MTA to Hold Hearings on Tolling Commuters into NYC, as Rail Ridership Lags Pre-Pandemic Levels


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As public transit officials prepare for the seasonal increase in traffic on I-95, by train and bus as Connecticut residents return to their New York City commutes this fall, the Metropolitan Transportation Authority is holding hearings next week to consider the idea of charging tolls to vehicles entering Manhattan’s central business district.

MTA is the nation’s largest transportation network, serving 15.3 million people across New York City, Long Island, southeastern New York State and Connecticut.

MTA’s Central Business District Tolling Program was authorized by the State of New York in 2019 and is now working its way through a federal environmental review process. 

A map of the New York City Central Business District Tolling Program. (Courtesy of MTA)

In an interview with the Brian Lehrer Show on WNYC, MTA Chief Executive Officer Janno Lieber said the program could lower highway congestion, traffic violence and air pollution. According to the MTA’s studies, tolls could range anywhere from $9 to $23.

According to Lieber, 90% of the people who arrive in the Manhattan CBD don’t drive, they take mass transit or walk. Those are the commuters, Lieber said, that MTA prioritizes.

“I don’t want to universalize it, but generally speaking it’s a better off group of people who are coming to New York by automobile and already paying all the costs associated with that,” Lieber said. 

Metro-North Railroad has reported an increase in ridership that can be expected to continue into the fall as well. 

Last year, the line reported 6,195,800 estimated riders in September and October, a 17.2 percent jump from the months of June and July. Thus far, the ridership in summer 2022 increased approximately 53.6 percent.

But while those numbers are up, they have yet to reach  pre-pandemic levels. Considering that Metro-North’s busiest days are Tuesday, Wednesday and Thursday, CTDOT’s Communications Manager Josh Morgan attributes some of the missing ridership to remote jobs.

“Are people going to be going in five days a week ever again? Are people going to be working in Manhattan, but living in Montana because of telework? Just a lot of data, a lot of things to look at and a lot of things to consider.”

Morgan also said the department has been seeing more drivers on I-95 compared to the start of the pandemic, and with that came an increase in traffic, speeding and distracted driving. “In 2022, we’re really unfortunately on a pace here to have the deadliest year on Connecticut roadways because crashes are up,” he explained. 

While crash numbers are high, that claim is not entirely supported by the data. According to the Connecticut Crash Data Repository, there were 139 fatal crashes between Jan. 1 and July 1 of last year, the highest volume in the past 3 years. The rate of 2021 fatal accidents remains 15.8 percent higher than this year’s fatal crashes.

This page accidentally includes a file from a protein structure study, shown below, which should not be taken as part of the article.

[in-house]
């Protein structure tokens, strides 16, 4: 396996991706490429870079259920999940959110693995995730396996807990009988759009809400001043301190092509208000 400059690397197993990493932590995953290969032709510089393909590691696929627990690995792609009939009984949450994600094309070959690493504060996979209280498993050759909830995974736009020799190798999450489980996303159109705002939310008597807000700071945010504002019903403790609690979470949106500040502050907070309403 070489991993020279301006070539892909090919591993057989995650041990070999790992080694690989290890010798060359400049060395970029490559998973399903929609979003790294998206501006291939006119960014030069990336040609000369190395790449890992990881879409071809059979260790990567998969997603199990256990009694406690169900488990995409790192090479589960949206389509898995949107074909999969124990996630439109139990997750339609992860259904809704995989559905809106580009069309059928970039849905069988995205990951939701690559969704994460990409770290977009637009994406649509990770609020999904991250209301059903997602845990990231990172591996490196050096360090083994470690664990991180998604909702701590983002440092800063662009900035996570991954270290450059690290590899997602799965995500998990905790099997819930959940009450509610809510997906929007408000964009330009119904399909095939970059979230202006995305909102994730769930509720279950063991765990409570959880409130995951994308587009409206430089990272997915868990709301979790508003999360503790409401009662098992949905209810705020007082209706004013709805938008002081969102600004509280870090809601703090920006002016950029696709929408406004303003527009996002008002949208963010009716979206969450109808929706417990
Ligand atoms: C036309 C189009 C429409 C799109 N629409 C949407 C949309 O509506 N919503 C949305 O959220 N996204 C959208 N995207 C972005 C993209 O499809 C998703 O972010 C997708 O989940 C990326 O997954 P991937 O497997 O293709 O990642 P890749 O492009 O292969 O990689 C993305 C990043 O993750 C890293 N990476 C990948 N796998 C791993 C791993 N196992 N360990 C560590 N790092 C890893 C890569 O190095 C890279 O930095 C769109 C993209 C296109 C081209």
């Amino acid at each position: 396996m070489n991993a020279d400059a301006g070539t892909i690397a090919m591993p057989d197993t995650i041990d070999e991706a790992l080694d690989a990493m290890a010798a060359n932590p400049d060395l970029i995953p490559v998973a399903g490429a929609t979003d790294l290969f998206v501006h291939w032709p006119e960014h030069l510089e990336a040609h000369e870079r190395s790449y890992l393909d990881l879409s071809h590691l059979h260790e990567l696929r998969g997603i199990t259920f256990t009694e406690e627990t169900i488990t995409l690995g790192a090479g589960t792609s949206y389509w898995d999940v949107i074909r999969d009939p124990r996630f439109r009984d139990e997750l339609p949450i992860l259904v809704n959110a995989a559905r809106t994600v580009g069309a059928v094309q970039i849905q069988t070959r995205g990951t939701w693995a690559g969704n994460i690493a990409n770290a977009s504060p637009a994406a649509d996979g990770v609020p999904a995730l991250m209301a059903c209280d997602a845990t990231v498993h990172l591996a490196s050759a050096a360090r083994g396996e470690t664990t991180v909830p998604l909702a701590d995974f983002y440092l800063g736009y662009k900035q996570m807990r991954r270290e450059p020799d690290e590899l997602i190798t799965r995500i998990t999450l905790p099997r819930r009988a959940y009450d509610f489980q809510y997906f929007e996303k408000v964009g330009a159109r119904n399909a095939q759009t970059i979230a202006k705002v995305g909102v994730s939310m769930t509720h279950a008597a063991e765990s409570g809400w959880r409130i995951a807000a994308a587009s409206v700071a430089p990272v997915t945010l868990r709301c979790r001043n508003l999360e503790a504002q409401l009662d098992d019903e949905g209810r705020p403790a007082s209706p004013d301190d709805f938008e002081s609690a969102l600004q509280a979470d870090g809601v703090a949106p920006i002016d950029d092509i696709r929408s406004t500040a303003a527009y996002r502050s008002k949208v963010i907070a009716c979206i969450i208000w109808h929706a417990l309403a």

Morgan said the department is trying to keep roads safe for commuters by partnering with Slow Down New England, an anti-speeding initiative, and upping law enforcement efforts. He also said that the department is aware of congestion on I-95, so construction typically occurs overnight.

Jim Gildea, chairman of the Connecticut Commuter Rail Commission, said that while he has also seen an uptick in commuters, riders want quicker travel times and viable schedules that connect all of the lines. He recommended that the state focuses on the initiatives outlined in Time for CT, a plan for faster trains and travel time improvements.

Time for CT, which was announced by Gov. Ned Lamont in June 2021, promised to save rail commuters from New Haven into New York City 10 minutes by 2022. Last month Metro-North began running three new express trains with only four stops: New Haven, Bridgeport, Stamford and Grand Central Terminal. 

Morgan said the trips from New Haven to New York generally take an hour and 39 minutes, the fastest trip in about 10 years. “That is where there’s going to be significant time savings,” he said.

According to Morgan, Lamont is pushing for CTDOT to add more trains and cut down on travel time. “There's a commitment to speed up trains, add trains where we can, support expansions of bus services because we really at the DOT want to make sure that there's options out there for people.”

In contrast with train ridership, Connecticut buses have reached pre-pandemic levels thanks to free fares. 

Doug Holcomb, the Chief Executive Officer of Greater Bridgeport Transit, said bus ridership will continue to grow and he is looking to transfer some of that success over to local rails.

Bridgeport’s bus station shares a transportation center with the city’s Metro-North stop. Despite that close proximity, he said GBT hasn’t done enough to promote train ridership. “Now’s the time, while the buses are free, to test that bus-rail connection.”

Public transit buses will continue their fare-free streak until Dec. 2022, CTDOT reported no major upcoming construction projects on I-95 in Fairfield County and Time for CT aims to cut seven minutes off rail travel time from Stamford to New York City by 2035.

“It’s really an interesting time to see where this goes on how it plays out on rail lines, bus routes and on highways,” Morgan said.

CTDOT has yet to comment on MTA’s proposed tolls, but Morgan said they are reviewing the documents and will be submitting their response soon enough. 

The project’s Environmental Assessment found that of those who work in Manhattan’s CBD, about 1.3 million commute from outside the area. Connecticut residents account for 2 percent or about 25,248 commuters. The MTA will be holding six public hearings via Zoom between Aug. 25 and Aug. 31 where they will be considering all comments.